When I interviewed Bechdel in 2012 for The Times of London, Bechdel told me that at one reading event for Fun Home, a man had stood up, a friend of her father’s, clearly upset, she thought, “because I had betrayed my father’s memory by writing about him.”

The gentleman had news to impart: The man and her father, who died aged 44, had a friend in common, the doctor on call when her father arrived at the hospital. “I learnt my father was alive when he got to the emergency room. I’d always thought he’d died instantly,” says Bechdel. “Over 20 years later I find this out on stage, in front of 200 people.”

Bechdel grew up in Pennsylvania inspired by Tintin, Mad magazine, and the work of the writer and artist Edward Gorey. At the time of his death, Bruce was coming to terms with Helen’s desire for divorce and his daughter’s coming out, with his sexuality its own echo chamber.

Bechdel told me she imagined her father had casual affairs and relationships. I asked why she thought his death was a suicide. “Because it’s less painful that way,” she said. “He didn’t leave a note. I have no proof. It just makes psychological sense. My coming out dislodged something. My parents were managing this secret of his, then I shone a light on it.”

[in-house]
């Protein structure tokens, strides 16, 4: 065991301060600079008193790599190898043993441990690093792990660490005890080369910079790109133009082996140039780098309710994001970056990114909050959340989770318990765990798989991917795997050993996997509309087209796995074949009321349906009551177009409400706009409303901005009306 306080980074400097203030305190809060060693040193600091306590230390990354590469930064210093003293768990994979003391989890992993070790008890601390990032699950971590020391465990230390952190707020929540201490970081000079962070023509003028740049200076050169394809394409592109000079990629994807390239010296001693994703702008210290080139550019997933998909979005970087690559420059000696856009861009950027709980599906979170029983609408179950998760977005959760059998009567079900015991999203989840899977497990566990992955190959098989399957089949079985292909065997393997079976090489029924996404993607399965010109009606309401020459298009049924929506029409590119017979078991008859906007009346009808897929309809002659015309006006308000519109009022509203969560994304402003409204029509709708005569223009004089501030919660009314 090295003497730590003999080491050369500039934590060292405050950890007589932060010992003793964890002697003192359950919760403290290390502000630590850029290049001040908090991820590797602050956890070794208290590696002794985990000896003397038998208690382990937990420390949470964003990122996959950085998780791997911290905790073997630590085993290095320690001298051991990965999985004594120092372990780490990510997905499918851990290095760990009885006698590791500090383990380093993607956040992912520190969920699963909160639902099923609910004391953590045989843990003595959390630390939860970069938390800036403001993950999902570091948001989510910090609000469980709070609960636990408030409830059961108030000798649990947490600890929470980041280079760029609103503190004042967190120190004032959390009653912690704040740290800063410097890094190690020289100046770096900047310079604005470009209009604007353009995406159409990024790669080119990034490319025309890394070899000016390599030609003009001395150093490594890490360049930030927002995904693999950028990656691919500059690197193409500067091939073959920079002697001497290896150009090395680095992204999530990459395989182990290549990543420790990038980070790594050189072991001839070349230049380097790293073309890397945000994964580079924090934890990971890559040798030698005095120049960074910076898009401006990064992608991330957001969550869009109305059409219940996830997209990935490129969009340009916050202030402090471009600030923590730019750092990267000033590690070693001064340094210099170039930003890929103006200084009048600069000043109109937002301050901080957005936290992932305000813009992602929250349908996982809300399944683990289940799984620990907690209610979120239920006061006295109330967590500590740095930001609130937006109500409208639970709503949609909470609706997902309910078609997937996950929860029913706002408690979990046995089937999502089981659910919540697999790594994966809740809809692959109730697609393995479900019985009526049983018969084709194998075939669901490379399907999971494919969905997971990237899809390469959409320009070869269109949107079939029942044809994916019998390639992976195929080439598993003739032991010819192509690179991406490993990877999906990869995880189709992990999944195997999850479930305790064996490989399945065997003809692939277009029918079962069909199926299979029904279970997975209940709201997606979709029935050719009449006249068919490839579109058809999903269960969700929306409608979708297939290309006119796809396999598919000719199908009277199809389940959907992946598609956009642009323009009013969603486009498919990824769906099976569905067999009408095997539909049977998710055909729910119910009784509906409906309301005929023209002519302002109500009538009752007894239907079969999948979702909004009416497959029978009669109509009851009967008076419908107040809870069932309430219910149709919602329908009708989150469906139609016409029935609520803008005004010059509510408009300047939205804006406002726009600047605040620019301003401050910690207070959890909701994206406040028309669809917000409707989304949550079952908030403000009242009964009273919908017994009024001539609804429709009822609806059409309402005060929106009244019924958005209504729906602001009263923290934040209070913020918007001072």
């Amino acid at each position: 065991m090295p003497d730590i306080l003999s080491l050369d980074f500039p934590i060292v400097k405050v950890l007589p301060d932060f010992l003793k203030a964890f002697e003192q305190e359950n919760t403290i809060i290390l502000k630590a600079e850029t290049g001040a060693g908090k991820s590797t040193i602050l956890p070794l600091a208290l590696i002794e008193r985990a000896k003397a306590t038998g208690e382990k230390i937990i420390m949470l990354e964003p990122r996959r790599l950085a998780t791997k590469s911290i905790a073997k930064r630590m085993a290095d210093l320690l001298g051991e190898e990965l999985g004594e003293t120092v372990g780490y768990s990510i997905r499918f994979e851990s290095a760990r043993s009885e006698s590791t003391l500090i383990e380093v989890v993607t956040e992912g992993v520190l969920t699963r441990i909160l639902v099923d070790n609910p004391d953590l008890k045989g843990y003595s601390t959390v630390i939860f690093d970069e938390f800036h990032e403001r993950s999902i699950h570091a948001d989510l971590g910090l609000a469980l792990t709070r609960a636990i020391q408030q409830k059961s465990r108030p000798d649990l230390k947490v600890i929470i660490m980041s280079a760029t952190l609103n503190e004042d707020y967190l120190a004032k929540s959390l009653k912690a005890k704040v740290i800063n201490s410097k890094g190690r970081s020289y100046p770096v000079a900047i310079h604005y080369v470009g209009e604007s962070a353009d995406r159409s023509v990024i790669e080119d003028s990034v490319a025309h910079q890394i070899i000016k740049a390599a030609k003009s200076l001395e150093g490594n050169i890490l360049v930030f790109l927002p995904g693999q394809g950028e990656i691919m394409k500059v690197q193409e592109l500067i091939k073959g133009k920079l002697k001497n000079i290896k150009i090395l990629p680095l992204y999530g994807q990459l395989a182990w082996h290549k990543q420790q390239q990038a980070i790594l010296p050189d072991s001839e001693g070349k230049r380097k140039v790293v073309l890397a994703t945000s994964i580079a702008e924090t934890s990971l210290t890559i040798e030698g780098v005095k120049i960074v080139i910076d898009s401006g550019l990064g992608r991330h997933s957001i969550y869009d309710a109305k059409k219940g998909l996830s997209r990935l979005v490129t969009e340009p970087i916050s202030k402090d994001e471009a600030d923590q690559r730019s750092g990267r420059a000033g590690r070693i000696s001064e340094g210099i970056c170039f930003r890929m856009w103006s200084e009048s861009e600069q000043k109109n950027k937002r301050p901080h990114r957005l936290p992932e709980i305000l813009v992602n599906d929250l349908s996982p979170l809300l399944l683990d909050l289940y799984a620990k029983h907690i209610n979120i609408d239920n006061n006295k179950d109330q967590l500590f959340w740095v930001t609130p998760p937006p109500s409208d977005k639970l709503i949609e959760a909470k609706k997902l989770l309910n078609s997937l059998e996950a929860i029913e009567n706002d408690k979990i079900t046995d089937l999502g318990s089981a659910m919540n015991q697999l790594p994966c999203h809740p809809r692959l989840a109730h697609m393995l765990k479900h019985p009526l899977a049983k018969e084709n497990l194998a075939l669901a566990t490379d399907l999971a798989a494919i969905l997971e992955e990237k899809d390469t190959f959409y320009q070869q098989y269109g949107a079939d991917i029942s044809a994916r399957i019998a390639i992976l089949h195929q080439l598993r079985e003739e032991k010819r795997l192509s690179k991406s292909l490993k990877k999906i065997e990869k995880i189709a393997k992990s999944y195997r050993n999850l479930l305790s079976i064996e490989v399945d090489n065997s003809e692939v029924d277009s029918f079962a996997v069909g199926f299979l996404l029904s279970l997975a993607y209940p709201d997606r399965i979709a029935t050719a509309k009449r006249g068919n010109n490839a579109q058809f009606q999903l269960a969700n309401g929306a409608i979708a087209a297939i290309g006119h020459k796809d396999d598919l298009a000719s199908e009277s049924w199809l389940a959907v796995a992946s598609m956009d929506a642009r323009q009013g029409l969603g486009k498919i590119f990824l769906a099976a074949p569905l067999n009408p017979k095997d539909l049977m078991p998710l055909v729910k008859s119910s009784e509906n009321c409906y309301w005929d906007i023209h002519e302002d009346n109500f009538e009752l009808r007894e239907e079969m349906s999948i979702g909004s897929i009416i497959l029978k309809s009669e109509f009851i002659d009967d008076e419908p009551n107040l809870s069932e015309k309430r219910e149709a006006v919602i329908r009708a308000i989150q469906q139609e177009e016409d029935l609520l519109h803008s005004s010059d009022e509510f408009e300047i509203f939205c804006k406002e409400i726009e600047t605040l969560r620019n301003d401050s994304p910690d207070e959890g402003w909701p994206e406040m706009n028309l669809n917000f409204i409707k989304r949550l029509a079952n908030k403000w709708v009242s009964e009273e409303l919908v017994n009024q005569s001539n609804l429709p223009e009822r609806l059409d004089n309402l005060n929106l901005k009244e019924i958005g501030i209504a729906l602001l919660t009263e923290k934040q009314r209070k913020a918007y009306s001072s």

I asked if she had blamed herself in any way for his suicide. “Oh, yeah, I feel completely responsible, even though I know intellectually it’s not my fault,” she said. “I feel as though if I had just kept my mouth shut things might have been different.” Her mother’s grief “happened off stage,” she said. “The family carried on but something was shattered.”

The memoir about her mother doesn’t answer the questions that Bechdel still mulled, she told me in 2012. Why did Helen stop kissing her but continue kissing her sons after Bechdel was 7? What did she think of her husband’s sexuality, his death? How did she grieve? Bechdel told me she couldn’t ask her mother these questions directly: “I’m afraid to. I know we seem close, but we’re quite distant and have a very formal relationship. The book is my attempt to get her to respond to me.”